Personnes nécessitant des soins

Santé des minorités et lutte contre les discriminations

Health inequalities, which refer to unacceptable differences in health conditions between individuals or groups of individuals, could be largely avoided by tackling discrimination against minorities. 

The health conditions of LGBTQI+ people are structurally worse than those of heterosexuals. Experiencing LGBTphobia has detrimental effects on their psychological well-being, sexual health and overall health. Other health issues are more specific: lesbians face difficulties in accessing gynaecological care, trans people face strong discrimination in accessing care overall. 

As for sexually transmitted infections (STIs), including HIV and hepatitis, sexual and gender minorities still suffer a heavy toll. Other minority groups (migrants and sex workers in particular) combine vulnerability factors that expose them to greater health risks, and stigmatisation keeps them from seeking prevention and care. 

Groupe SOS is a long-standing player in the fight against HIV/AIDS and in LGBT+ health. It develops programmes and actions aimed at the groups most exposed to specific health risks. To do this, it harnesses the skills and experiential knowledge of the different communities to meet their specific health needs and challenges. 

Screenings carried out
People supported or seen in consultation

HIV Advocacy 

The fight against HIV/AIDS will not be achieved without social progress matching the ambition of “ending HIV/AIDS by 2030”. LGBTQI+ people, migrants and refugees, sex workers and prostitutes, etc.: more than ever, combating inequalities in access to care and rights for the people most at risk of contracting the disease is essential. In its HIV Advocacy, Groupe SOS puts forward concrete proposals to move towards social change in the fight against HIV/AIDS.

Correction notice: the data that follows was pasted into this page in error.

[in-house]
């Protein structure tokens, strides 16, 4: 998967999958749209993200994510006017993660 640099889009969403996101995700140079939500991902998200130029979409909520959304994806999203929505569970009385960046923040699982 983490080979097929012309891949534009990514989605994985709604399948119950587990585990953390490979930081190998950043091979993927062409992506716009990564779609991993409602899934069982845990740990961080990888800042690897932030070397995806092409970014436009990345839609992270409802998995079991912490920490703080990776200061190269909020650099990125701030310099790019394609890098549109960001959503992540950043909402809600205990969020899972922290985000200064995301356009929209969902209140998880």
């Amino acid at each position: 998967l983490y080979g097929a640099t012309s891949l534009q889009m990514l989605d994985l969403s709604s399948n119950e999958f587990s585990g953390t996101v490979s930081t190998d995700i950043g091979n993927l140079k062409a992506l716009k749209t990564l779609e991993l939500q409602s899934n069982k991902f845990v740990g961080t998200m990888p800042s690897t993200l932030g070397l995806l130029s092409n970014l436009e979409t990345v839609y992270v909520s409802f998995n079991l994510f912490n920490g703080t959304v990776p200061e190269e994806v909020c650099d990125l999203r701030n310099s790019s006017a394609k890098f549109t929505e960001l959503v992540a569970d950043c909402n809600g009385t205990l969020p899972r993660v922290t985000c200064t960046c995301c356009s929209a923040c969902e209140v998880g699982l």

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Arcat is a long-standing non-profit organisation fighting against HIV/AIDS, hepatitis and discrimination. It offers multidisciplinary support to people suffering from precarious circumstances or exclusion, living with HIV or a related pathology, or particularly exposed to the risk of acquiring HIV, with the aim of increasing their autonomy and agency. The organisation also carries out health mediation activities by reaching out to key communities or ethnic groups (sub-Saharan African communities, Latin Americans, sex workers) to support their emancipation and empowerment in terms of health, both individually and collectively. Lastly, the organisation supports the development of work integration projects adapted to the condition of people with an invisible disability, or members of communities that are distant from the traditional offers of support for integration, such as sex workers and consumers of psychoactive substances. 

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Both a CEGIDD (a centre for free information, screening and diagnosis) and a community-based sexual health centre, Checkpoint offers a comprehensive sexual health service dedicated to LGBTQI+ communities and sex workers, including express screening for HIV, viral hepatitis and STIs, as well as on-site treatment in case of a positive result, vaccination against hepatitis A and B and HPV, PrEP initiation and follow-up consultations, post-exposure treatment for HIV, and specialised consultations in addiction, psychiatry, gynaecology and hormone therapy. Checkpoint-Paris also carries out prevention, harm reduction and health promotion activities in LGBT community spaces, but also in schools or where people with multiple vulnerability factors live, such as young workers’ hostels, reception centres or emergency shelters for asylum seekers. 

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Altaïr manages reception and housing facilities with or without healthcare (ACT and CHRS) in Paris and Nanterre, including housing dedicated to sex workers in prostitution or in high-risk situations due to a combination of vulnerability factors. Its community-based approach enables it to develop responses adapted to the needs of these specific groups.